I remember while we were cherishing our newfound freedom, we encountered a strange species: intellectuals in the universities who reviled my parents for the story they had to tell. For the first time in their lives, my father and mother confronted an intelligentsia that was hostile to them. Back in Russia, dissident intellectuals risked their lives when they pronounced one word of truth about the horrible history (and reality) of their country under communist rule. In America, most of the intellectuals who surrounded us scoffed at the importance of real intellectual freedom and dismissed my parents’ experience; they demonized their own society, wished for its defeat, and supported the communist enemy that muzzled free speech and tortured millions of human beings.
As a very young boy, I learned that these intellectuals were “leftists.” I remember witnessing how they tried to prevent my parents from drawing attention to communism’s mass crimes and to the brave souls who were fighting for freedom — people like Alexander Solzhenitsyn, Vladimir Bukovsky, Andrei Sakharov, Anatoly Sharansky, Larisa Borogaz, Aleksandr Ginzburg, and many others. While my family agonized about the relatives and friends we had left behind, and as we kept the memory of their suffering alive in our hearts, our leftist acquaintances reprimanded us for our views, instructing us to see America — our personal liberator — as the most evil entity not only in the Cold War, but in all of human history. They wanted us to dedicate our lives — as they had done — to the victory of the West’s totalitarian adversaries.
But ooh la la — today we have a best friend in the West who has our back. We aren’t orphans anymore. There is a certain individual in this land, by the name of Glenn Beck, who has a television show on the Fox News Channel with a mass following; he is masterfully exposing this phenomenon that we experienced — and are still experiencing. He is telling the truth about the Soviet regime and about communism and he is beaming a light on leftists and liberals for their long romance, which continues till this day, with communist systems and the ideologies that brought them into place. Just recently, Beck’s program featured his profound documentary, The Revolutionary Holocaust, which powerfully illustrates the evil of communism and the leftist ideals that brought its horrors into existence. Beck’s documentary exposes the crimes against humanity perpetrated by mass murderers such as Che Guevara and Mao Zedong, who, till this day, enjoy great idolization in leftist milieus and, as we know, in the Obama White House itself.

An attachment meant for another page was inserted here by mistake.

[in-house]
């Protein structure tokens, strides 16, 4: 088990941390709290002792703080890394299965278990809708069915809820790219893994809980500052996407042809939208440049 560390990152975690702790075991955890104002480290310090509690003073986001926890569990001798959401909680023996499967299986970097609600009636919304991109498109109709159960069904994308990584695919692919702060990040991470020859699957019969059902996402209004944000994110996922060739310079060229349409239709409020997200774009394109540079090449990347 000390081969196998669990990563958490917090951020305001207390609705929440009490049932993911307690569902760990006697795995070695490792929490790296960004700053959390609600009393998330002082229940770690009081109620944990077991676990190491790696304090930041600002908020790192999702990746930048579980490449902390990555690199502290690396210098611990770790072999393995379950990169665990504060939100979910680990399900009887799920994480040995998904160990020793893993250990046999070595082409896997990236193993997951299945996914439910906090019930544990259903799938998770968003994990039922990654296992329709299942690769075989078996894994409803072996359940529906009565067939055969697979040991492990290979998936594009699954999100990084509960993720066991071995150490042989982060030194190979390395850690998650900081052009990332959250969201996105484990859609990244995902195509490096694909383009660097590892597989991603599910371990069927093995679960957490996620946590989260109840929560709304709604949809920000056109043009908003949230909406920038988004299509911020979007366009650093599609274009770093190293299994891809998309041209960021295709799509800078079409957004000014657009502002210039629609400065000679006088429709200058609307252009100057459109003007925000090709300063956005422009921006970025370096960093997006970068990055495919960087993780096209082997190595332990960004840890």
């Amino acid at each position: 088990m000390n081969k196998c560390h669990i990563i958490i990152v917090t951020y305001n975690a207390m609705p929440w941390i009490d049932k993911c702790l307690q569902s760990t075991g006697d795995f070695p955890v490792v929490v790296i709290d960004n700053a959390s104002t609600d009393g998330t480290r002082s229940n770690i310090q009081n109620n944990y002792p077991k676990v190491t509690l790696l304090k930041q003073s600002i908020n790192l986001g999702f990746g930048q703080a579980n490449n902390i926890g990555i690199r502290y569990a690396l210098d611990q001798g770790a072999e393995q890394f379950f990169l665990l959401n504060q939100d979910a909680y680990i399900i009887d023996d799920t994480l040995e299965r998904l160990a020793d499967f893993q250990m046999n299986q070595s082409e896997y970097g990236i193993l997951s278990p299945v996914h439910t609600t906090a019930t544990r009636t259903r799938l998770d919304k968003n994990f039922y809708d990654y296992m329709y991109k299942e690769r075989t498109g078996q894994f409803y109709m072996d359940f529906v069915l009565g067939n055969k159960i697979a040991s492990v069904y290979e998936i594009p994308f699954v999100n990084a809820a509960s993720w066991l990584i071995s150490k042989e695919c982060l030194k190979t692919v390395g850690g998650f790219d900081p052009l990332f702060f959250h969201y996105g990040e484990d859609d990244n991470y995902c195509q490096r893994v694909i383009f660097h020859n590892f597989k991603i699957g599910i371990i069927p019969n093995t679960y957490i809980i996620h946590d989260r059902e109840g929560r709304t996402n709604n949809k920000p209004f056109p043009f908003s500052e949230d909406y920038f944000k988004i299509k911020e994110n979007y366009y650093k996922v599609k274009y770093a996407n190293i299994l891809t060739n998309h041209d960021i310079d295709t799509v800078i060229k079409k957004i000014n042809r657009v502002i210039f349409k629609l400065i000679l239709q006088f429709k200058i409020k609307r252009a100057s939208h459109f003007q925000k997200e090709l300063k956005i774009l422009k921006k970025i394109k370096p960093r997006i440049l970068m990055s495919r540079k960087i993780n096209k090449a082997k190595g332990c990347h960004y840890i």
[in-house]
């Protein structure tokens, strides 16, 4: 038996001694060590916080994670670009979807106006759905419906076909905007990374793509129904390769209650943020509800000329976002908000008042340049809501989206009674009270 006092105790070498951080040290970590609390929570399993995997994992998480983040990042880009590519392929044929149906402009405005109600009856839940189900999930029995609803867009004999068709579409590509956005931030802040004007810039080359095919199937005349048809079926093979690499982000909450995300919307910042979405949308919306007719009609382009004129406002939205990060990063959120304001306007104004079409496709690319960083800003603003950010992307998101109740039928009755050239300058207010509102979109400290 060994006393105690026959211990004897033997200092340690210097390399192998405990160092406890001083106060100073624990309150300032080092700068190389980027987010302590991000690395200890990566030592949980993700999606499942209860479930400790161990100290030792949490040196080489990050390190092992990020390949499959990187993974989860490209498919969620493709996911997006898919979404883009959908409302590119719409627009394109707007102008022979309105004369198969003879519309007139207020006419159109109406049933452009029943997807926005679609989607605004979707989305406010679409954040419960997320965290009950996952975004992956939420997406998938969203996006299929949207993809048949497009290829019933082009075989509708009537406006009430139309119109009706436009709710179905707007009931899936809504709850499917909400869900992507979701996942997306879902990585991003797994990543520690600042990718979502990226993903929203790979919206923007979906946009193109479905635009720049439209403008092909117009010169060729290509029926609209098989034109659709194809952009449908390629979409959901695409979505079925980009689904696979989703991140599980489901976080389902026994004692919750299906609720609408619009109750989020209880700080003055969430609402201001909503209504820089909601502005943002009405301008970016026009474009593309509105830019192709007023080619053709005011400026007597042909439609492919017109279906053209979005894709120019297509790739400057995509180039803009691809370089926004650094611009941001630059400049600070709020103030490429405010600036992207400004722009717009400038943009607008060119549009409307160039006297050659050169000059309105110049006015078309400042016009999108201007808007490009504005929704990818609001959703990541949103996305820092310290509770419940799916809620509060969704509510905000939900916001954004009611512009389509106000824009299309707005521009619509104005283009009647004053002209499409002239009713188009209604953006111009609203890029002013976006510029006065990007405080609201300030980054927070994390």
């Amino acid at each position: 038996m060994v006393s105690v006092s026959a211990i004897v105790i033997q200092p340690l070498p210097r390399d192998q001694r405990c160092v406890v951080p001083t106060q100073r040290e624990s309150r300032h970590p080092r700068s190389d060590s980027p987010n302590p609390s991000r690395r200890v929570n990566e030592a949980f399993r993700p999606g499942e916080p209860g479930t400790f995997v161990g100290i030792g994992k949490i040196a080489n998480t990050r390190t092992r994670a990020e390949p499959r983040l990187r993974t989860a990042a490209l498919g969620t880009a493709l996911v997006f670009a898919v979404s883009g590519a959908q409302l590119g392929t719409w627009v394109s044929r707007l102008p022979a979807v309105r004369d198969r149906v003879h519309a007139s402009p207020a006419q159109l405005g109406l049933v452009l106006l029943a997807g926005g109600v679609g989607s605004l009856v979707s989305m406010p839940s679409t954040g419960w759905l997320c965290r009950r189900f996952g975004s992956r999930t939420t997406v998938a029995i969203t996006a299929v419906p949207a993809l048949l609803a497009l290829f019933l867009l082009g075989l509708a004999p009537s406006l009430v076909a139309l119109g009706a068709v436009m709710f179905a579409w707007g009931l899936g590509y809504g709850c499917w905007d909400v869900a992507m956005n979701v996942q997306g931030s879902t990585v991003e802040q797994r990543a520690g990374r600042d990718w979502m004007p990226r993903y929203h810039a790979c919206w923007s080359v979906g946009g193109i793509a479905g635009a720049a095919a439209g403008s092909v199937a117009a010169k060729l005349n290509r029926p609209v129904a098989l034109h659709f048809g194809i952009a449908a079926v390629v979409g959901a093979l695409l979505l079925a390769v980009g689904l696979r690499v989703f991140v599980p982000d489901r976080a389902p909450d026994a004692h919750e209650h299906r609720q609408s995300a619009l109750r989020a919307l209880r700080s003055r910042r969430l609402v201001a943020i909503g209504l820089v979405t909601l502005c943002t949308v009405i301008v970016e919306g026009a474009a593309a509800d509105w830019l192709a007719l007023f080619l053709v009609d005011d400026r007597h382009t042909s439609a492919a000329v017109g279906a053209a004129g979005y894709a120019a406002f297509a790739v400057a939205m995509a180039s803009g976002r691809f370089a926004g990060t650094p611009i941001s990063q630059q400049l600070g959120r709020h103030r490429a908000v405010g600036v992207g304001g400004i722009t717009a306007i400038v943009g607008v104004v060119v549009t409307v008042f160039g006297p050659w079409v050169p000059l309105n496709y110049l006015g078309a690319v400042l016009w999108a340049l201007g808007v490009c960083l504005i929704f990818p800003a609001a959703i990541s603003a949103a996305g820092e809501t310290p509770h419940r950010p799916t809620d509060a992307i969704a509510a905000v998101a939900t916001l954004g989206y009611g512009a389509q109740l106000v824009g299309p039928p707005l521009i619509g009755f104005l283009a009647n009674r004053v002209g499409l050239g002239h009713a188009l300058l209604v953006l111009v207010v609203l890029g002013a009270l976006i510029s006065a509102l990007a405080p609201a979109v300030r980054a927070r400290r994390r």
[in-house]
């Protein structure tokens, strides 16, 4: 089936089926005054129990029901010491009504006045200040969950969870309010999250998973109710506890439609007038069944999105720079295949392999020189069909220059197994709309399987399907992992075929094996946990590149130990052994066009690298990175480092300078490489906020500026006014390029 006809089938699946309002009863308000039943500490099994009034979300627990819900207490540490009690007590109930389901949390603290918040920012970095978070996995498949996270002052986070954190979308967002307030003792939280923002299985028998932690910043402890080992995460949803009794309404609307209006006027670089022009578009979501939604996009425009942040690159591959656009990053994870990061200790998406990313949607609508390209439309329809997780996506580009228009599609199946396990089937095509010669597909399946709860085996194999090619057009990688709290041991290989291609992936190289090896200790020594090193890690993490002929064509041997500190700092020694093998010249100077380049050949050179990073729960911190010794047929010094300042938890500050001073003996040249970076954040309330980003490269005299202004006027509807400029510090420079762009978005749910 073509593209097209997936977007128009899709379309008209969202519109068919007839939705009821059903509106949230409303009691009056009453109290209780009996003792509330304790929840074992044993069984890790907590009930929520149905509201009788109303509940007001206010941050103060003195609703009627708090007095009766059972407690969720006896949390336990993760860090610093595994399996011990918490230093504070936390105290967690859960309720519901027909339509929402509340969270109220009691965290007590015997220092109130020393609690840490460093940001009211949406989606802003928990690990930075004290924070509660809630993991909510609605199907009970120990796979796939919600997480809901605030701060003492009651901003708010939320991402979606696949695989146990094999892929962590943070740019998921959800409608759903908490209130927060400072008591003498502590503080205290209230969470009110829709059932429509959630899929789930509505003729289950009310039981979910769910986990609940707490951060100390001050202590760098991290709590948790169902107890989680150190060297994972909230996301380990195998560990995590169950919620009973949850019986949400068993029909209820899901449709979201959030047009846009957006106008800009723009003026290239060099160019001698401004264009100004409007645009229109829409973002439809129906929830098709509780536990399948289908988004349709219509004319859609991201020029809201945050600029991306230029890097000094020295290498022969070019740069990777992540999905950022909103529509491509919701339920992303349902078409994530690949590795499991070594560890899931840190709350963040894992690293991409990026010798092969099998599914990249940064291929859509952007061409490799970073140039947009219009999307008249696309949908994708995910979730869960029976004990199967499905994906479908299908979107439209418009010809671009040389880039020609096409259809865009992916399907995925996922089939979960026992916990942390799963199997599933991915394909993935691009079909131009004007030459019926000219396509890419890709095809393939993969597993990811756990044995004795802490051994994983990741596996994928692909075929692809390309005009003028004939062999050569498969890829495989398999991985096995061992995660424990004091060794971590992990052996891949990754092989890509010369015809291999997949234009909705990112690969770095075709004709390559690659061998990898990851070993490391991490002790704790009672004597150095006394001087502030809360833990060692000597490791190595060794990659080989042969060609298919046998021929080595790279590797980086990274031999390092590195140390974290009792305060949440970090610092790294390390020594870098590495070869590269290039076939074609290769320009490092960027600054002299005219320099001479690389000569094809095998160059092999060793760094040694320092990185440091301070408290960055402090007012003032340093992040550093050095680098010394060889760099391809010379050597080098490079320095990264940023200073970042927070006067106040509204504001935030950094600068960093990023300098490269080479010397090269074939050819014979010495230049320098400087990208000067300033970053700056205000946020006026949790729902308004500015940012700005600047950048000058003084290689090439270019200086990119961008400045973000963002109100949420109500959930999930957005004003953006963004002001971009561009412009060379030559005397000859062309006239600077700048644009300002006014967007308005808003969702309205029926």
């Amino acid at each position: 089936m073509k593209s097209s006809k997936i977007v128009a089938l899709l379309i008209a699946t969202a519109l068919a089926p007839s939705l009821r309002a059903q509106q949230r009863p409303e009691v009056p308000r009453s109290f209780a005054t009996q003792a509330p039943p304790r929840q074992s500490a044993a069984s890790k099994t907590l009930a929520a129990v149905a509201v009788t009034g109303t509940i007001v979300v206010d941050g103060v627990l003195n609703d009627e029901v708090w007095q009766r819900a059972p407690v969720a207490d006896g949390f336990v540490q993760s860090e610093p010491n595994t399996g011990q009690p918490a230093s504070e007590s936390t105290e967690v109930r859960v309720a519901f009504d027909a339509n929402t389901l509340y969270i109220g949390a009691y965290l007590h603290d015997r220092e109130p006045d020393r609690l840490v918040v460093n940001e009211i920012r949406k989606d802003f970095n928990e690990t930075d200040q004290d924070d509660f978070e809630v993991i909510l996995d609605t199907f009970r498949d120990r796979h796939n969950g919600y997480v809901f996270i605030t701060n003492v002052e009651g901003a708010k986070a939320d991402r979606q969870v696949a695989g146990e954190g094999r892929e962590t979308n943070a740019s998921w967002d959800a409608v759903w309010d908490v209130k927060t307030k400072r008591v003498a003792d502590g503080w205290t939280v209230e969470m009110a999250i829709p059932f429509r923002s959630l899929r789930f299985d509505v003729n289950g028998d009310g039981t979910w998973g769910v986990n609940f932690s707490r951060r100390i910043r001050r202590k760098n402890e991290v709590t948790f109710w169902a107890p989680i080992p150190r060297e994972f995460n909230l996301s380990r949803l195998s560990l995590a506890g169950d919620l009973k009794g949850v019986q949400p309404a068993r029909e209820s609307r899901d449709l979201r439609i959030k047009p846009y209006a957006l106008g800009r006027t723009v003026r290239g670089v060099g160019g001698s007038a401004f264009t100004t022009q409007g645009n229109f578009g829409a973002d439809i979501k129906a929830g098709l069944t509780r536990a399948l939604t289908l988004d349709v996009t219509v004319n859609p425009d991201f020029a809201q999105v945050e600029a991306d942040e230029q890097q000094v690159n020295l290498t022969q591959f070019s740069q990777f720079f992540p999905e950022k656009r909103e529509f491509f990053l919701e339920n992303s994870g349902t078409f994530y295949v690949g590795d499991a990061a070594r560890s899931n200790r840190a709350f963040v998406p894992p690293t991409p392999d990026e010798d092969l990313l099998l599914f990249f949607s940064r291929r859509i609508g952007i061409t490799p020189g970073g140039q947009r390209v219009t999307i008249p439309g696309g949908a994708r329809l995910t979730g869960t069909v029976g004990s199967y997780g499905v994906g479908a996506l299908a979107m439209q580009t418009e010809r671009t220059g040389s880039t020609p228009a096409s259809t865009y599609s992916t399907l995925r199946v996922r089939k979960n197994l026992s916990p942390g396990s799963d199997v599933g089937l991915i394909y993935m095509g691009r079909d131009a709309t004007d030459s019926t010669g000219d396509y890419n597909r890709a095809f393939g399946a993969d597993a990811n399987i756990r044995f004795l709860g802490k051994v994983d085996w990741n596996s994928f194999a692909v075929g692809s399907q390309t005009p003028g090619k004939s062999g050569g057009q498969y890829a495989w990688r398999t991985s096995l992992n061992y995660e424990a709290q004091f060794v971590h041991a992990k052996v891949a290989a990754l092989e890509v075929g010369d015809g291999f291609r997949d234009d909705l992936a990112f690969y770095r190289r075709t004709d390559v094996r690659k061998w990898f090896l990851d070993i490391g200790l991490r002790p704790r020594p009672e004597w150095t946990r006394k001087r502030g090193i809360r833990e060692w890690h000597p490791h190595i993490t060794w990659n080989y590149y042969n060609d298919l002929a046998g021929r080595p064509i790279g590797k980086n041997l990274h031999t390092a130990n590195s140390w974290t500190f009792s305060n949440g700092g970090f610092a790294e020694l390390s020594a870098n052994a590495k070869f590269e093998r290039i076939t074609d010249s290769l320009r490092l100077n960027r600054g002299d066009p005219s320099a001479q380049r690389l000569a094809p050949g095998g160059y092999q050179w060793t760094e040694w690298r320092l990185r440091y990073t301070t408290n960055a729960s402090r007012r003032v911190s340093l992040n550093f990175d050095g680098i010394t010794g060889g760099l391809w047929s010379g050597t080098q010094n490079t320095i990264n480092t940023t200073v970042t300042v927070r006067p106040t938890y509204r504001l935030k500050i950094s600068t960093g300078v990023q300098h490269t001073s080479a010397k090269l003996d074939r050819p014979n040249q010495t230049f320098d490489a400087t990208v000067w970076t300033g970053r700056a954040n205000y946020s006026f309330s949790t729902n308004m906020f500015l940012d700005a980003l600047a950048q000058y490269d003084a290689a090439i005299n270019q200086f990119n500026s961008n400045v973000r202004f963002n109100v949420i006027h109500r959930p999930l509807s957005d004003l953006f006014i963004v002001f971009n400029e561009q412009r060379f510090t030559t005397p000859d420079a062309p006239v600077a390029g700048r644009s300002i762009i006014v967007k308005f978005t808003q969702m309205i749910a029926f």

I would like to take this moment to express my deepest and heartfelt gratitude to Glenn Beck:
* * *
Mr. Beck, thank you for having the courage and integrity to tell the truth about communism, despite the price you have had to pay for doing so. It is because of people like you that the truth is being engraved into the historical record, which no one can erase. It is because of people like you that the human lives that were extinguished by the communist killing machine will mean something, will live on in humanity’s memory, and will touch human souls in their own mystical way.
Because of people like you, the millions of victims of communism will not be pushed into the invisible sphere of historical amnesia — where the liberal left has perpetually tried to confine them. Mr. Beck, by producing documentaries like your recent The Revolutionary Holocaust, you are bringing personal affirmation to myriads of families like my own — and to all victims and survivors of communism — by validating our experiences and by telling the whole world that, despite the left’s attempt to impose gulag denial on our culture, we did live what we lived, we did endure what we endured, and we did see what we saw. And you are crystallizing the pernicious socialist idea that comes in the form of humanitarianism, but culminates in mass terror.
Glenn Beck, you are leading the crucial fight of the 21st century. In battling on the front lines for moral clarity on the issue of communism, you are setting a firm terrain on which free men and women will be able to fight the new jihadi totalitarians who seek to destroy our freedom and lives.
Glenn Beck, you are a hero to me.